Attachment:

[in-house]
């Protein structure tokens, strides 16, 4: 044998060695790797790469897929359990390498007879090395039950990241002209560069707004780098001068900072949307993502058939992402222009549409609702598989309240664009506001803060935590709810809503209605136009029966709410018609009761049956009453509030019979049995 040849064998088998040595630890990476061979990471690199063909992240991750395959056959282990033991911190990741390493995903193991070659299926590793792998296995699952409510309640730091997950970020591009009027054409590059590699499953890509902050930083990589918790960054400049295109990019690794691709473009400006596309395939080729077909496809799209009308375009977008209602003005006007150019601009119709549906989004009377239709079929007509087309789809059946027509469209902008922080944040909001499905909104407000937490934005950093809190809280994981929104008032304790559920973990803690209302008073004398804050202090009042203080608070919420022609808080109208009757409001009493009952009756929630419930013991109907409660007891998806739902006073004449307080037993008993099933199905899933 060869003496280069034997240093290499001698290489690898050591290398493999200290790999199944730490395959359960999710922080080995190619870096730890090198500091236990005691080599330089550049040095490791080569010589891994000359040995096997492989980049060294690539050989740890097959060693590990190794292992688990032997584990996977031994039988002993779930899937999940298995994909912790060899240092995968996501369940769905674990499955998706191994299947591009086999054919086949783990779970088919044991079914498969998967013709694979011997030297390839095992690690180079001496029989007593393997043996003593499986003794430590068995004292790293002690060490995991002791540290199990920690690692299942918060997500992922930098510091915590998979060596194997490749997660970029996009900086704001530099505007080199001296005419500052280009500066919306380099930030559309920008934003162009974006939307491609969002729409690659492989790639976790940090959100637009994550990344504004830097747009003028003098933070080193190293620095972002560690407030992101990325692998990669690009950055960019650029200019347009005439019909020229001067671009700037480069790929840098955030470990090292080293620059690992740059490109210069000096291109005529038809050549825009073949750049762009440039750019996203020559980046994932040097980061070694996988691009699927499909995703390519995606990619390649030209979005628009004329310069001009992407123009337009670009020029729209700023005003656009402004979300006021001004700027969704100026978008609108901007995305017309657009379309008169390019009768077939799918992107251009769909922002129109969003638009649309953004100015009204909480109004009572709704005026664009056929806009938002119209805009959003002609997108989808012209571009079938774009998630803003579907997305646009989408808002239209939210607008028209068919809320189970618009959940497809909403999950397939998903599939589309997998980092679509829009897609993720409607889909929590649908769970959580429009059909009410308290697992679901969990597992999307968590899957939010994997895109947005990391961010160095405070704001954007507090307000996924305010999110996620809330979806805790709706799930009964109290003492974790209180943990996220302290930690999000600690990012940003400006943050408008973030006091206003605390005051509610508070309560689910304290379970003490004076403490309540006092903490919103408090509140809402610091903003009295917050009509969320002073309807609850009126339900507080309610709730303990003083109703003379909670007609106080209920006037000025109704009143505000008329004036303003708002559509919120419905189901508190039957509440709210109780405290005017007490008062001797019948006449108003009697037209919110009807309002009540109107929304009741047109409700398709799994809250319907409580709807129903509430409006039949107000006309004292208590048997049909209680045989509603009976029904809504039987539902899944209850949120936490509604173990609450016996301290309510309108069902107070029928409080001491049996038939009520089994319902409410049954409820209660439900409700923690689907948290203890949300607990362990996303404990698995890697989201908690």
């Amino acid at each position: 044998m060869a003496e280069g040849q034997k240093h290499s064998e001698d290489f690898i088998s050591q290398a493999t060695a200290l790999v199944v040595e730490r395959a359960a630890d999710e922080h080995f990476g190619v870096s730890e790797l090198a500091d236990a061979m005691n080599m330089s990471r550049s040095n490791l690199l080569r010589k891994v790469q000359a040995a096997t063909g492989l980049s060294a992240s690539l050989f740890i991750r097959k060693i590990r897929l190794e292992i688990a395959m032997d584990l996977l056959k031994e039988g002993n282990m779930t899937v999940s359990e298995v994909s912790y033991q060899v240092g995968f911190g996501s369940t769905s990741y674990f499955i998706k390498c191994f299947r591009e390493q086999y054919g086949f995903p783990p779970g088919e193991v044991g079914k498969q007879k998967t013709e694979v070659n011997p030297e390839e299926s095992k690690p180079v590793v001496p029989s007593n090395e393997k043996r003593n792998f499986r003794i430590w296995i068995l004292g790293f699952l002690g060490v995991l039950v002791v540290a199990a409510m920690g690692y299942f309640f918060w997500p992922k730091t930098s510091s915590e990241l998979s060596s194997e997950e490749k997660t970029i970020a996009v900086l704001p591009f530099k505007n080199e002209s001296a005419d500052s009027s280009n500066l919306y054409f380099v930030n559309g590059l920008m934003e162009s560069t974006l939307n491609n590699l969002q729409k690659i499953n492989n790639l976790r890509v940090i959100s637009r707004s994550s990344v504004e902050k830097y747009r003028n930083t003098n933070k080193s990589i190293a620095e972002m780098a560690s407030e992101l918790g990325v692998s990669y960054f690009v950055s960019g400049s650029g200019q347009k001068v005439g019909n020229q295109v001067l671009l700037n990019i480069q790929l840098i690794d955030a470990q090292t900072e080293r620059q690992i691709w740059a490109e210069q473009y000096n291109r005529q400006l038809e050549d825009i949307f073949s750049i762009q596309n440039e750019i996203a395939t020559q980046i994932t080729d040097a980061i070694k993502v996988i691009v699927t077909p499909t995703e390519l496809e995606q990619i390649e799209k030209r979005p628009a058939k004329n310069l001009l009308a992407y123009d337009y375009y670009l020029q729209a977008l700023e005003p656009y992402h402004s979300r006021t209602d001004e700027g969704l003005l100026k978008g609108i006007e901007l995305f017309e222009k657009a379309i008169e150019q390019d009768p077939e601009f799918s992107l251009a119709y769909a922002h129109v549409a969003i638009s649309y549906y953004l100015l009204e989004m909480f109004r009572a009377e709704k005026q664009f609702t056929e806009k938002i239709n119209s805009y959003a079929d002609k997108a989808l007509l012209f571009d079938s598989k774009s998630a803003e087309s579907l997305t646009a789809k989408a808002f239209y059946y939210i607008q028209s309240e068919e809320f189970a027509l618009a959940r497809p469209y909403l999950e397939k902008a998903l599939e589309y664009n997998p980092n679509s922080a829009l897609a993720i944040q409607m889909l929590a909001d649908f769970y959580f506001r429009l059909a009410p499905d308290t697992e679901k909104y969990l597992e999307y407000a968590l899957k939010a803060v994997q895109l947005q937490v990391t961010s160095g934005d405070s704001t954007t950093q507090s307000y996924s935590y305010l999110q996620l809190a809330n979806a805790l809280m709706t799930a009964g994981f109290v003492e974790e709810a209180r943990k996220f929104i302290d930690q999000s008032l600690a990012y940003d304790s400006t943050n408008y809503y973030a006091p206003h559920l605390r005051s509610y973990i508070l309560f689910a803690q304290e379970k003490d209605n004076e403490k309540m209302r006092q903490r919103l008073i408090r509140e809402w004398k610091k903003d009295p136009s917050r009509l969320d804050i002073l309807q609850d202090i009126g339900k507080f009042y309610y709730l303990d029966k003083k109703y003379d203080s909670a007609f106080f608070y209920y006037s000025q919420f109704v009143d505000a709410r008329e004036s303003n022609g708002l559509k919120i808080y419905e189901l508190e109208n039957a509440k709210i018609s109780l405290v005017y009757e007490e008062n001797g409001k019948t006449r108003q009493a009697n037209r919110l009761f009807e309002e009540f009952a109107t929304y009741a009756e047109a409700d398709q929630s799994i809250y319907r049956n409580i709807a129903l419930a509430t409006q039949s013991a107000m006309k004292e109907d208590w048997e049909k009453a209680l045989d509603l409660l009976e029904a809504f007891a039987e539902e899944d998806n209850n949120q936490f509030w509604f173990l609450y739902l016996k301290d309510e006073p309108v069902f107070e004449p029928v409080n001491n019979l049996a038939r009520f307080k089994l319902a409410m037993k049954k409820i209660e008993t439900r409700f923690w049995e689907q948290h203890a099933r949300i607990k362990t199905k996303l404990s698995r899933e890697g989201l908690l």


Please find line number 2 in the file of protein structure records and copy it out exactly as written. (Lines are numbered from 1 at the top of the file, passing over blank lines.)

């Protein structure tokens, strides 16, 4: 044998060695790797790469897929359990390498007879090395039950990241002209560069707004780098001068900072949307993502058939992402222009549409609702598989309240664009506001803060935590709810809503209605136009029966709410018609009761049956009453509030019979049995 040849064998088998040595630890990476061979990471690199063909992240991750395959056959282990033991911190990741390493995903193991070659299926590793792998296995699952409510309640730091997950970020591009009027054409590059590699499953890509902050930083990589918790960054400049295109990019690794691709473009400006596309395939080729077909496809799209009308375009977008209602003005006007150019601009119709549906989004009377239709079929007509087309789809059946027509469209902008922080944040909001499905909104407000937490934005950093809190809280994981929104008032304790559920973990803690209302008073004398804050202090009042203080608070919420022609808080109208009757409001009493009952009756929630419930013991109907409660007891998806739902006073004449307080037993008993099933199905899933 060869003496280069034997240093290499001698290489690898050591290398493999200290790999199944730490395959359960999710922080080995190619870096730890090198500091236990005691080599330089550049040095490791080569010589891994000359040995096997492989980049060294690539050989740890097959060693590990190794292992688990032997584990996977031994039988002993779930899937999940298995994909912790060899240092995968996501369940769905674990499955998706191994299947591009086999054919086949783990779970088919044991079914498969998967013709694979011997030297390839095992690690180079001496029989007593393997043996003593499986003794430590068995004292790293002690060490995991002791540290199990920690690692299942918060997500992922930098510091915590998979060596194997490749997660970029996009900086704001530099505007080199001296005419500052280009500066919306380099930030559309920008934003162009974006939307491609969002729409690659492989790639976790940090959100637009994550990344504004830097747009003028003098933070080193190293620095972002560690407030992101990325692998990669690009950055960019650029200019347009005439019909020229001067671009700037480069790929840098955030470990090292080293620059690992740059490109210069000096291109005529038809050549825009073949750049762009440039750019996203020559980046994932040097980061070694996988691009699927499909995703390519995606990619390649030209979005628009004329310069001009992407123009337009670009020029729209700023005003656009402004979300006021001004700027969704100026978008609108901007995305017309657009379309008169390019009768077939799918992107251009769909922002129109969003638009649309953004100015009204909480109004009572709704005026664009056929806009938002119209805009959003002609997108989808012209571009079938774009998630803003579907997305646009989408808002239209939210607008028209068919809320189970618009959940497809909403999950397939998903599939589309997998980092679509829009897609993720409607889909929590649908769970959580429009059909009410308290697992679901969990597992999307968590899957939010994997895109947005990391961010160095405070704001954007507090307000996924305010999110996620809330979806805790709706799930009964109290003492974790209180943990996220302290930690999000600690990012940003400006943050408008973030006091206003605390005051509610508070309560689910304290379970003490004076403490309540006092903490919103408090509140809402610091903003009295917050009509969320002073309807609850009126339900507080309610709730303990003083109703003379909670007609106080209920006037000025109704009143505000008329004036303003708002559509919120419905189901508190039957509440709210109780405290005017007490008062001797019948006449108003009697037209919110009807309002009540109107929304009741047109409700398709799994809250319907409580709807129903509430409006039949107000006309004292208590048997049909209680045989509603009976029904809504039987539902899944209850949120936490509604173990609450016996301290309510309108069902107070029928409080001491049996038939009520089994319902409410049954409820209660439900409700923690689907948290203890949300607990362990996303404990698995890697989201908690």